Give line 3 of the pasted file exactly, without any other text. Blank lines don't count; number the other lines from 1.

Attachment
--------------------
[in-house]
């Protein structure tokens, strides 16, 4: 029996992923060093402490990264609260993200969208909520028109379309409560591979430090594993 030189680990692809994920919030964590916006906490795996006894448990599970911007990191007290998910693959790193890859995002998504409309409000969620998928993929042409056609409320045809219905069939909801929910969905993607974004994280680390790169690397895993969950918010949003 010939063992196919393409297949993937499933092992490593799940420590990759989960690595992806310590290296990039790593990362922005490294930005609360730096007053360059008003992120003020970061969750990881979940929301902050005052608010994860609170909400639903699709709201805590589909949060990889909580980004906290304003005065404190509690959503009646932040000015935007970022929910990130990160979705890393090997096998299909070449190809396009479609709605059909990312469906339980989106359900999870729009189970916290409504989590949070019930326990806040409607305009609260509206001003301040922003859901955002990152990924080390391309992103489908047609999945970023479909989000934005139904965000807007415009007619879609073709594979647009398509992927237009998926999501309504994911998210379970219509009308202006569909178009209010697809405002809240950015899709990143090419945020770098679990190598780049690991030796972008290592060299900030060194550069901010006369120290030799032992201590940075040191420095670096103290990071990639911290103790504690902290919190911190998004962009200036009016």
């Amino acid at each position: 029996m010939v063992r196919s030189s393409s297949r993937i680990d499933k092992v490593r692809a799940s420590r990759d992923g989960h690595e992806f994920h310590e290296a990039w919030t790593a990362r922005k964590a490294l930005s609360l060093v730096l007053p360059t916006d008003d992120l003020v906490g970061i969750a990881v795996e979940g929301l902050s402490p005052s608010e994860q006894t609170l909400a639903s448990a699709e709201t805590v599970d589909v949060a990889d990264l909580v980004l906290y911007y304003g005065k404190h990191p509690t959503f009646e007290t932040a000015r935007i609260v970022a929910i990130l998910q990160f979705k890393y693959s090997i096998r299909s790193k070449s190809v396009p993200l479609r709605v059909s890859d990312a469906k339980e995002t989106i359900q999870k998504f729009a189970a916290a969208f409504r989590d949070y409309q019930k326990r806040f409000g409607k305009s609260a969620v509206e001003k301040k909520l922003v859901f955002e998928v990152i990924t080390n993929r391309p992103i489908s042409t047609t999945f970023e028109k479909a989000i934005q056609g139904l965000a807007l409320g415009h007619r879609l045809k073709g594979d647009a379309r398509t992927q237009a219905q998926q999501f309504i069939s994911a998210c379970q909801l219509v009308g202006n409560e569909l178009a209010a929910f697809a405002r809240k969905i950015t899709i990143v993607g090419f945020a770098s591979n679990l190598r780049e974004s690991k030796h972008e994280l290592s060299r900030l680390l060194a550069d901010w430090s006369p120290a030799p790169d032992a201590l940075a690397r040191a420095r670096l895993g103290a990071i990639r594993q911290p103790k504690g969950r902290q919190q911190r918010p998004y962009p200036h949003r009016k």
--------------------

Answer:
């Amino acid at each position: 029996m010939v063992r196919s030189s393409s297949r993937i680990d499933k092992v490593r692809a799940s420590r990759d992923g989960h690595e992806f994920h310590e290296a990039w919030t790593a990362r922005k964590a490294l930005s609360l060093v730096l007053p360059t916006d008003d992120l003020v906490g970061i969750a990881v795996e979940g929301l902050s402490p005052s608010e994860q006894t609170l909400a639903s448990a699709e709201t805590v599970d589909v949060a990889d990264l909580v980004l906290y911007y304003g005065k404190h990191p509690t959503f009646e007290t932040a000015r935007i609260v970022a929910i990130l998910q990160f979705k890393y693959s090997i096998r299909s790193k070449s190809v396009p993200l479609r709605v059909s890859d990312a469906k339980e995002t989106i359900q999870k998504f729009a189970a916290a969208f409504r989590d949070y409309q019930k326990r806040f409000g409607k305009s609260a969620v509206e001003k301040k909520l922003v859901f955002e998928v990152i990924t080390n993929r391309p992103i489908s042409t047609t999945f970023e028109k479909a989000i934005q056609g139904l965000a807007l409320g415009h007619r879609l045809k073709g594979d647009a379309r398509t992927q237009a219905q998926q999501f309504i069939s994911a998210c379970q909801l219509v009308g202006n409560e569909l178009a209010a929910f697809a405002r809240k969905i950015t899709i990143v993607g090419f945020a770098s591979n679990l190598r780049e974004s690991k030796h972008e994280l290592s060299r900030l680390l060194a550069d901010w430090s006369p120290a030799p790169d032992a201590l940075a690397r040191a420095r670096l895993g103290a990071i990639r594993q911290p103790k504690g969950r902290q919190q911190r918010p998004y962009p200036h949003r009016k």